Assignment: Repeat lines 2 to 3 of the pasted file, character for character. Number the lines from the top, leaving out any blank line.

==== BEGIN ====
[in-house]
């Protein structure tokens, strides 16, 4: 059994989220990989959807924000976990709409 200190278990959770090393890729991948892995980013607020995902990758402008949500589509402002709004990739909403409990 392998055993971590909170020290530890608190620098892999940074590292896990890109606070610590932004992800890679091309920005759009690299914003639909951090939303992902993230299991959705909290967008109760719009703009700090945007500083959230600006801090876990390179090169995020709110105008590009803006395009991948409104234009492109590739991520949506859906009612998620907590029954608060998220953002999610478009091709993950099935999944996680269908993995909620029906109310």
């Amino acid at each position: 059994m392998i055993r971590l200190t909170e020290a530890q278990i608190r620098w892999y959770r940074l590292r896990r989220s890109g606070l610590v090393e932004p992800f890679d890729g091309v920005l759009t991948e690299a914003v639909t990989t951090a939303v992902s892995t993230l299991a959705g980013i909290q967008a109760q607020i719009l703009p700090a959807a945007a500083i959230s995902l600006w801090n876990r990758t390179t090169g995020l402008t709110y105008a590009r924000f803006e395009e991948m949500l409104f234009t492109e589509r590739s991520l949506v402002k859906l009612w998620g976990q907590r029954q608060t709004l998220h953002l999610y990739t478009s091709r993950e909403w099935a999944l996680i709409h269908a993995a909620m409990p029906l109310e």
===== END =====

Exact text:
């Protein structure tokens, strides 16, 4: 059994989220990989959807924000976990709409 200190278990959770090393890729991948892995980013607020995902990758402008949500589509402002709004990739909403409990 392998055993971590909170020290530890608190620098892999940074590292896990890109606070610590932004992800890679091309920005759009690299914003639909951090939303992902993230299991959705909290967008109760719009703009700090945007500083959230600006801090876990390179090169995020709110105008590009803006395009991948409104234009492109590739991520949506859906009612998620907590029954608060998220953002999610478009091709993950099935999944996680269908993995909620029906109310």
């Amino acid at each position: 059994m392998i055993r971590l200190t909170e020290a530890q278990i608190r620098w892999y959770r940074l590292r896990r989220s890109g606070l610590v090393e932004p992800f890679d890729g091309v920005l759009t991948e690299a914003v639909t990989t951090a939303v992902s892995t993230l299991a959705g980013i909290q967008a109760q607020i719009l703009p700090a959807a945007a500083i959230s995902l600006w801090n876990r990758t390179t090169g995020l402008t709110y105008a590009r924000f803006e395009e991948m949500l409104f234009t492109e589509r590739s991520l949506v402002k859906l009612w998620g976990q907590r029954q608060t709004l998220h953002l999610y990739t478009s091709r993950e909403w099935a999944l996680i709409h269908a993995a909620m409990p029906l109310e």